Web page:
Why invisible payments are only half the battle
In all the discussion about invisible payments, the assumption is that simply moving to a friction-free model makes the magic happen. But that’s not true.
The best invisible payments combine the payments part with one of four additional customer benefits:
1. Control. Amazon is great at this by offering ordering through its Amazon Echo and Amazon Dash Button appliances. Telling the Amazon Echo’s “Alexa” virtual assistant to order new batteries, or pressing on the Tide button in the laundry room gives consumers a mild thrill of easy control and power. That feeling is conveyed because the payment part is invisible, but the invisible payment is made into a pleasurable experience by the sense of control.
2. Influence. Uber’s invisible payments process is augmented by the gratification of rewarding or punishing the driver. The app enables you to both rate and tip the driver. Note that you can tip a taxi driver, but because that tip involves handing over cash personally, the motivations for tipping could be any number of things, some of which feel negative. With Uber, you can tip after getting out of the car, and so the tip feels better.
3. Surprise. Amazon’s Dash Replenishment Service is a perfect example of where the invisible payment is improved by an invisible decision. You’re liberated from having to notice, remember and take action on the low printer ink problem. When the ink arrives, you experience an emotional lift from learning about a problem only as the solution is presented to you.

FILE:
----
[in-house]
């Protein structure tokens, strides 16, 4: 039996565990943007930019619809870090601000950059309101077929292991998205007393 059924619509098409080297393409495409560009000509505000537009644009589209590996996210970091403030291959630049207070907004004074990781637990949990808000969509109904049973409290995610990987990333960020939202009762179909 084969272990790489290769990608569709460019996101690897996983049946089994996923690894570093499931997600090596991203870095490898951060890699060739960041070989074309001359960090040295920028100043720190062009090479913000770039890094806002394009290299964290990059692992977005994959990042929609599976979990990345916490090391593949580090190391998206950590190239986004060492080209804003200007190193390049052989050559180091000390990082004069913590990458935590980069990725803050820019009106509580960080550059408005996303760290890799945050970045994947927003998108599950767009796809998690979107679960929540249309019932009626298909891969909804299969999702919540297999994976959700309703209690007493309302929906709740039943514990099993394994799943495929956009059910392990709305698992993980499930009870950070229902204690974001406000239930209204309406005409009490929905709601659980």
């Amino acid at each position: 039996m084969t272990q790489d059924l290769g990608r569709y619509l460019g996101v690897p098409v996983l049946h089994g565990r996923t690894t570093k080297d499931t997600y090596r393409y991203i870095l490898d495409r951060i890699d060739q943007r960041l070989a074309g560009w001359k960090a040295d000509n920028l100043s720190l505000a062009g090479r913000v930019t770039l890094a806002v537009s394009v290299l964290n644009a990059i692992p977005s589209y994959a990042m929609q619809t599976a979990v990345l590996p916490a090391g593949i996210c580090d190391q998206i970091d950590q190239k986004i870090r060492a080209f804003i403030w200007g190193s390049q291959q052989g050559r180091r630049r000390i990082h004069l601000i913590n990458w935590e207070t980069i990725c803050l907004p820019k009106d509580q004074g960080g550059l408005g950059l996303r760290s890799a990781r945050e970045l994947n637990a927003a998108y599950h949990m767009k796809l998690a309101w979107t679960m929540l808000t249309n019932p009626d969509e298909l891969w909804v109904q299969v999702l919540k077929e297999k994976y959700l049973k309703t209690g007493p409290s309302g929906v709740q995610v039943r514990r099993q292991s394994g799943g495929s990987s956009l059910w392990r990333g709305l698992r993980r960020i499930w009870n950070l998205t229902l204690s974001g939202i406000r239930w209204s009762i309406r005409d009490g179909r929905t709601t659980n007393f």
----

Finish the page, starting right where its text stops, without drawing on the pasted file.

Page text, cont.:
4. Privilege. When your flight lands and disgorges its passengers, many of them will (like you) begin the epic process of getting a rental car. This often means finding, waiting for then taking a bus to a rental car facility, waiting in a long line to talk to a representative, answering a bunch of questions about gas, insurance and so on, then struggling to find the car they picked for you. A startup called Silvercar will rent you a silver Audi A4 in a way that gives you the feeling of special treatment. Instead of lines and awkward and boring conversations with the rental agent, you simply get off your flight, pick any Silvercar rental at your rental company of choice and drive off. You use the app to unlock the car and the payment is invisible.
The super successful invisible payments processes are able to provide more than one of these benefits at once. For example, Starbucks’ Mobile Order and Pay system gives you both control and privilege.
When you use the Starbucks app’s Order feature, you can pick any menu item, complete with details about toppings, flavors, size, temperature, type of milk — you name it. That provides a feeling of control.
And the best part is when you walk into a Starbucks, saunter past the long line of people for the cash register waiting to place an order. You get you bypass the line and just pick up your order and leave. It feels like flying first class.
The most important aspect of all these benefits is that they give customers an emotional feeling — the minor thrill of control, influence, surprise or privilege — which their alternatives do not.
Conventional methods involve a feeling of hassle, boredom, invasiveness or frustration from the payment process — a punishment without a reward. The invisible payments processes that provide one of these four benefits give customers a reward without the punishment.
Invisible payments work — but only when you also give customers something extra.